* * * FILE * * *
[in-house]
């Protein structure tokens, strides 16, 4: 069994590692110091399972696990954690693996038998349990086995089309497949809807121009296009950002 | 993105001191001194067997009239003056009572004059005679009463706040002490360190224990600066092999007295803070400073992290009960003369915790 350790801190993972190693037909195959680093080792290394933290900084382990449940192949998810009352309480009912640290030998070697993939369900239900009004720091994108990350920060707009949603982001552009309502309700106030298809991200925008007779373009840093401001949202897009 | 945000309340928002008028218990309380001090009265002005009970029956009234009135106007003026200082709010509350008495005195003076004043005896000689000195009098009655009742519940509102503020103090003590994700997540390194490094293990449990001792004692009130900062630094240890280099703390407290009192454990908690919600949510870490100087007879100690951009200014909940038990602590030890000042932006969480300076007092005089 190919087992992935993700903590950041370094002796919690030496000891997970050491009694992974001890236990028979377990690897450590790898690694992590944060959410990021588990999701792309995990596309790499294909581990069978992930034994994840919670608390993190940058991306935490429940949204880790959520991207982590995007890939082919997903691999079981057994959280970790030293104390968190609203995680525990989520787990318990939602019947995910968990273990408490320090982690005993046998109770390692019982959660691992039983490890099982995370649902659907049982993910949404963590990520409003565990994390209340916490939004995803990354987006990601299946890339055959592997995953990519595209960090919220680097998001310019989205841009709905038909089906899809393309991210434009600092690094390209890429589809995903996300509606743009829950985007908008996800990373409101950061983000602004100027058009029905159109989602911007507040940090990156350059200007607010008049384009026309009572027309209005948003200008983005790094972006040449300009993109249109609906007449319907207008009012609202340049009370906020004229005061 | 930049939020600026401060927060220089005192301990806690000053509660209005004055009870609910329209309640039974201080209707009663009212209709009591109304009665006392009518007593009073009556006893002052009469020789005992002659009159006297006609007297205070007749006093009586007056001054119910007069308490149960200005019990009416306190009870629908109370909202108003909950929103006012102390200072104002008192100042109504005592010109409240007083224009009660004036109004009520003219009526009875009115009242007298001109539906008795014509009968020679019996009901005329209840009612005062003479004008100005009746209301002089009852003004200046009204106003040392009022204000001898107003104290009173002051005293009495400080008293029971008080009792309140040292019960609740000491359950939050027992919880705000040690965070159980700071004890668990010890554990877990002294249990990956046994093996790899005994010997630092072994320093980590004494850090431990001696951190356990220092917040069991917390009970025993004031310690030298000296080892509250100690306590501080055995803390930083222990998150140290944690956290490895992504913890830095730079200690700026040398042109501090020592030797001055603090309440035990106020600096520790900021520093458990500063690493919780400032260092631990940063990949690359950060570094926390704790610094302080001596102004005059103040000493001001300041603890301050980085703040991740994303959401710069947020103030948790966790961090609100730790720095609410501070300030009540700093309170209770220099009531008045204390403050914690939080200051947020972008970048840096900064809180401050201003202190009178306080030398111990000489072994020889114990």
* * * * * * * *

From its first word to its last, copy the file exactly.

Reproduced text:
[in-house]
């Protein structure tokens, strides 16, 4: 069994590692110091399972696990954690693996038998349990086995089309497949809807121009296009950002 | 993105001191001194067997009239003056009572004059005679009463706040002490360190224990600066092999007295803070400073992290009960003369915790 350790801190993972190693037909195959680093080792290394933290900084382990449940192949998810009352309480009912640290030998070697993939369900239900009004720091994108990350920060707009949603982001552009309502309700106030298809991200925008007779373009840093401001949202897009 | 945000309340928002008028218990309380001090009265002005009970029956009234009135106007003026200082709010509350008495005195003076004043005896000689000195009098009655009742519940509102503020103090003590994700997540390194490094293990449990001792004692009130900062630094240890280099703390407290009192454990908690919600949510870490100087007879100690951009200014909940038990602590030890000042932006969480300076007092005089 190919087992992935993700903590950041370094002796919690030496000891997970050491009694992974001890236990028979377990690897450590790898690694992590944060959410990021588990999701792309995990596309790499294909581990069978992930034994994840919670608390993190940058991306935490429940949204880790959520991207982590995007890939082919997903691999079981057994959280970790030293104390968190609203995680525990989520787990318990939602019947995910968990273990408490320090982690005993046998109770390692019982959660691992039983490890099982995370649902659907049982993910949404963590990520409003565990994390209340916490939004995803990354987006990601299946890339055959592997995953990519595209960090919220680097998001310019989205841009709905038909089906899809393309991210434009600092690094390209890429589809995903996300509606743009829950985007908008996800990373409101950061983000602004100027058009029905159109989602911007507040940090990156350059200007607010008049384009026309009572027309209005948003200008983005790094972006040449300009993109249109609906007449319907207008009012609202340049009370906020004229005061 | 930049939020600026401060927060220089005192301990806690000053509660209005004055009870609910329209309640039974201080209707009663009212209709009591109304009665006392009518007593009073009556006893002052009469020789005992002659009159006297006609007297205070007749006093009586007056001054119910007069308490149960200005019990009416306190009870629908109370909202108003909950929103006012102390200072104002008192100042109504005592010109409240007083224009009660004036109004009520003219009526009875009115009242007298001109539906008795014509009968020679019996009901005329209840009612005062003479004008100005009746209301002089009852003004200046009204106003040392009022204000001898107003104290009173002051005293009495400080008293029971008080009792309140040292019960609740000491359950939050027992919880705000040690965070159980700071004890668990010890554990877990002294249990990956046994093996790899005994010997630092072994320093980590004494850090431990001696951190356990220092917040069991917390009970025993004031310690030298000296080892509250100690306590501080055995803390930083222990998150140290944690956290490895992504913890830095730079200690700026040398042109501090020592030797001055603090309440035990106020600096520790900021520093458990500063690493919780400032260092631990940063990949690359950060570094926390704790610094302080001596102004005059103040000493001001300041603890301050980085703040991740994303959401710069947020103030948790966790961090609100730790720095609410501070300030009540700093309170209770220099009531008045204390403050914690939080200051947020972008970048840096900064809180401050201003202190009178306080030398111990000489072994020889114990």